Jasmine (Jasminum polyanthum)


Jasmine is a vine plant that you can grow indoors—although it is somewhat trickier to grow than other indoor climbing plants. The species Jasminum polyanthum is the type of flowering jasmine that is commonly grown indoors. Jasmine plants are prized for their sweetly scented white flowers, dark green leaves, and robust growth. These exotic vine plants have a climbing and spreading growth nature.

When growing jasmine as an indoor vine plant, place it near a south-facing window. Because they are climbers, provide a small trellis for support. During summer months, it is best to put your jasmine pot outdoors in a sunny spot. They need cool fall temperatures to develop flowering buds that eventually bloom in February.

String of Pearls (Senecio rowleyanus)

string of pearls

String-of-pearls is a type of succulent that grows bead-like leaves on thin dangling vines. The other common name for Senecio rowleyanus is string-of-beads. When looking at pictures of this vine plant, it is easy to see how it got its name.

Because string of pearls doesn’t need a lot of water, they are effortless to care for at home – they are on the list of easy to care for hanging houseplants. All you need to do is hang or place the plant in a bright location where it gets a few hours of sunlight daily.

These draping indoor plants create a stunning waterfall effect as the thin thread stems dangle down. You can also plant string-of-pearls in a mixed hanging basket garden with other drought-resistant plants.

String of Hearts (Ceropegia woodii)

string of hearts

String-of-hearts is another indoor trailing plant with dainty thread-like stems and heart-shaped leaves. Also called sweetheart vine, rosary vine, or chain of hearts, this plant is also a type of vining succulent. To enjoy the fascinating colors on the delicate leaves, place the houseplant vine in a bright location.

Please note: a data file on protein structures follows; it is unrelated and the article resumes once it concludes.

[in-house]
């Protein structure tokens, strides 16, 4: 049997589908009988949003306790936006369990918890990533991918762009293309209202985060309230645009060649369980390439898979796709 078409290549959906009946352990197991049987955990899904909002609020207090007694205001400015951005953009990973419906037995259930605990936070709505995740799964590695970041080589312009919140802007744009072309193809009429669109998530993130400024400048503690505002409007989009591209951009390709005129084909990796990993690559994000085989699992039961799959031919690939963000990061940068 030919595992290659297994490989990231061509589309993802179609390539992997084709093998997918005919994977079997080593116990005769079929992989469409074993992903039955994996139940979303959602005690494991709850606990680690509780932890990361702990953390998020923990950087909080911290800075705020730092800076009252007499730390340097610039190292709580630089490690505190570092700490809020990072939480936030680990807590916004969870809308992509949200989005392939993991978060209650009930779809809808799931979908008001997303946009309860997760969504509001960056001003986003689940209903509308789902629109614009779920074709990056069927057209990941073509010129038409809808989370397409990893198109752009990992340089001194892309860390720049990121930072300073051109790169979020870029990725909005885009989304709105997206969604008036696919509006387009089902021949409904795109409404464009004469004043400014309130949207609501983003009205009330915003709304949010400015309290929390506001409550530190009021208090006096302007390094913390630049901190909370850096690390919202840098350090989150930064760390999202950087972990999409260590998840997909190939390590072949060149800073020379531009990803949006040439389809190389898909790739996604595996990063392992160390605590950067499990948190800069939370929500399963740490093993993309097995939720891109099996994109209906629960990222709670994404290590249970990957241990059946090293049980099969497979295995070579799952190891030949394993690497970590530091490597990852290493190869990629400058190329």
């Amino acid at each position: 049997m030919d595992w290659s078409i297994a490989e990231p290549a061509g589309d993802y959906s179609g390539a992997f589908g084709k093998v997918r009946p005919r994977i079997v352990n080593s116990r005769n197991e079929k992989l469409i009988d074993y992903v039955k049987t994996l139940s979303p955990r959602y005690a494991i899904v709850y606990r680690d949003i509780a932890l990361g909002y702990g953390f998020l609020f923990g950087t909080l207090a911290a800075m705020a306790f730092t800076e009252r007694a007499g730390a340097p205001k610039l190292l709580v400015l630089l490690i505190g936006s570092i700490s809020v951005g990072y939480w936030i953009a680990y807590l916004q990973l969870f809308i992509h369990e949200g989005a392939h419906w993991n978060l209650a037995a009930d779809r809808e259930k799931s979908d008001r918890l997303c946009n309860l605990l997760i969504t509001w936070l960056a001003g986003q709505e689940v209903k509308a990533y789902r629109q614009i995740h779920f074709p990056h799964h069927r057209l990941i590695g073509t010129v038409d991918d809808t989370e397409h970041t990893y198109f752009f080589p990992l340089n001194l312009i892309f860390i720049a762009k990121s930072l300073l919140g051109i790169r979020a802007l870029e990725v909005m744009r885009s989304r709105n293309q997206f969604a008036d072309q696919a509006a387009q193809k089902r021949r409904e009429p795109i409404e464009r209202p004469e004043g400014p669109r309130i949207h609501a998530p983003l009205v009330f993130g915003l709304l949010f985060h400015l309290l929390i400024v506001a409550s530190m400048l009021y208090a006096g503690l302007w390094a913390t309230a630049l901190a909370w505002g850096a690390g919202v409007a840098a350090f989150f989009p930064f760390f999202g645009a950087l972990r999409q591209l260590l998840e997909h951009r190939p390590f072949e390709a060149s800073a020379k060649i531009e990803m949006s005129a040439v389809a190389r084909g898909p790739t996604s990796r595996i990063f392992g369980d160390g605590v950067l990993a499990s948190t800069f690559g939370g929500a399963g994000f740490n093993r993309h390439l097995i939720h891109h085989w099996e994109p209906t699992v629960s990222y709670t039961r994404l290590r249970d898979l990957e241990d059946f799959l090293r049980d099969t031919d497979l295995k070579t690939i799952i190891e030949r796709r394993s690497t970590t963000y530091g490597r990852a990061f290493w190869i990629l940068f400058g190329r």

You can easily place string of hearts on a high shelf because the trailing vines hang down 6 to 13 ft. (2 – 4 m). Apart from the variegated silver and green leaves, the other interesting feature is the way the leaves grow on the stringy stems. These leaves are spaced apart, looking like a long string of beads. This indoor vine plant is one of the best plants for hanging baskets.

To care for string-of-hearts: water only when the soil is dry and keep in bright light.

If you want to add color to your home, read our article about the best flowers for hanging baskets.

How to Care for Indoor Vines

Growing beautiful vine plants or climbing house plants helps to bring the outside indoors. Many indoor houseplants are also known to filter the air. Even though many trailing or creeping indoor plants are low-maintenance, there are a few things to remember to help them thrive.

Light—Generally, houseplants grow best in bright light where they are protected from direct sunlight. Tropical houseplants also adapt well to low-light or shade. However, they may not bloom, and their colorful foliage could fade if the light is minimal.

Watering—Because they grow in pots, the potting mix should be well-draining with plenty of organic matter. This type of potting mix helps to hold enough moisture without the soil becoming waterlogged or soggy. Water indoor vine plants thoroughly until water drains from the pot.

Humidity and temperature—Vining houseplants and climbing indoor plants thrive in average room temperatures. Keep away from cold drafts, hot radiators, or direct sunlight. Generally, household air is too dry for most common vine/climber plants. So, increase humidity by misting the leaves regularly. You can also install a humidifier or use a humidifying pebble tray to help indoor vine plants thrive.